This exhibition celebrates Christian Anfinsen's legacy by illuminating just a few of his contributions to science and society.
To Potter, science was driven by curiosity, not competition, and the only goal was to answer questions about the nature of life.
This exhibit explores the Nobel Prize-winning work of NHLBI's Marshall Nirenberg, who deciphered the genetic code in the early 1960s with the collaboration of his NIH colleagues.
Accomplished biochemists and beloved mentors, Thressa and Earl Stadtman have worked at NIH for more than half a century.
Santiago Ramón y Cajal was the first to describe the nervous system, including neurons, in exquisite detail. His original drawings, as well as information about current NIH neuroscience, are on exhibit in NIH Building 35, the Porter Neuroscience Center.
Howard Bartner, an NIH medical illustrator, devoted 40 years to portraying human anatomy in his drawings.
How medical researchers study diseases, by answering three basic questions. Focuses on Dr. Roscoe Brady's team at NINDS and their work with Gaucher disease.
Formally titled “Rewriting the Book of Nature: Charles Darwin and the Rise of Evolutionary Theory,” the exhibit describes the Charles Darwin’s life and the fortunes of the theory of evolution by natural selection.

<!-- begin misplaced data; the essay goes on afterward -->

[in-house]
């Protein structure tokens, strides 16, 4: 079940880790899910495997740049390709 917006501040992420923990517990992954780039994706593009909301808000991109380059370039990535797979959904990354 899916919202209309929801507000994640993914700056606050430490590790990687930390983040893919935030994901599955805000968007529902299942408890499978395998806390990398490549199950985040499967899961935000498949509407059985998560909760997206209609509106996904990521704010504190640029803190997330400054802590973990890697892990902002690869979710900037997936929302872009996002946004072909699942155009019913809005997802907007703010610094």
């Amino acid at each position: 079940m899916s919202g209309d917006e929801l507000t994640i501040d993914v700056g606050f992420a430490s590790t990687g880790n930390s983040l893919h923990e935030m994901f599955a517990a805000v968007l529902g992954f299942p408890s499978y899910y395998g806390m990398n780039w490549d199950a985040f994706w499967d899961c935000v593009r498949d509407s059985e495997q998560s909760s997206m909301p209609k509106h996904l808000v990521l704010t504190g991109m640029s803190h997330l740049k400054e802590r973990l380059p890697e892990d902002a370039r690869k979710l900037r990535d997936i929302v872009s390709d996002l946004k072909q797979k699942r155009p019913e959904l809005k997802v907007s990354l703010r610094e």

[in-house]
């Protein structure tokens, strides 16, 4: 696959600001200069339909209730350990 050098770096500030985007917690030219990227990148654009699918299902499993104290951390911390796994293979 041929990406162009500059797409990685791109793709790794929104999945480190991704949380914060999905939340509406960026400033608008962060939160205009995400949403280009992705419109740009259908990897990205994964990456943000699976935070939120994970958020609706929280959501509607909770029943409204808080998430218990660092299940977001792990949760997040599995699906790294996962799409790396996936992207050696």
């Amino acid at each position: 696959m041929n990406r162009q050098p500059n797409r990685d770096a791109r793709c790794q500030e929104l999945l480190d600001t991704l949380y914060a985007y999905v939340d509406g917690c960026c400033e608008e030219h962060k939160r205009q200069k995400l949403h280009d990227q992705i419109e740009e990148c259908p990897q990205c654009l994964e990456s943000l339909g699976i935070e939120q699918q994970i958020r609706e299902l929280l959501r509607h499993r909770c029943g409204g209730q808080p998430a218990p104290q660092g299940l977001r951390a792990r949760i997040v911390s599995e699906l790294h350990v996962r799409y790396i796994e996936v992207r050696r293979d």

Dr. Joseph Goldberger discovered of the cause of pellagra, a disease that killed many poor Southerners in the early part of the 20th century. His finding, that pellagra was caused by a diet deficient in vitamin B, was met by political and social resistance.
Martin Rodbell and his colleagues discovered a mechanism that transformed our understanding of how cells respond to signals. In a series of pioneering experiments conducted at the NIH, Rodbell studied hormones--substances which have specific effects on cells' activity. He won the 1994 Nobel Prize for this work.
In the 1950s, the NIH's Dr. Robert Bowman developed a sensitive instrument called the spectrophotofluorometer, or “SPF”, that allowed scientists to use fluorescence as a way to identify and measure tiny amounts of substances in the body. This exhibit explores the instrument and its use in scientific studies ranging from anti-depressant medication to AIDS research and the Human Genome Project.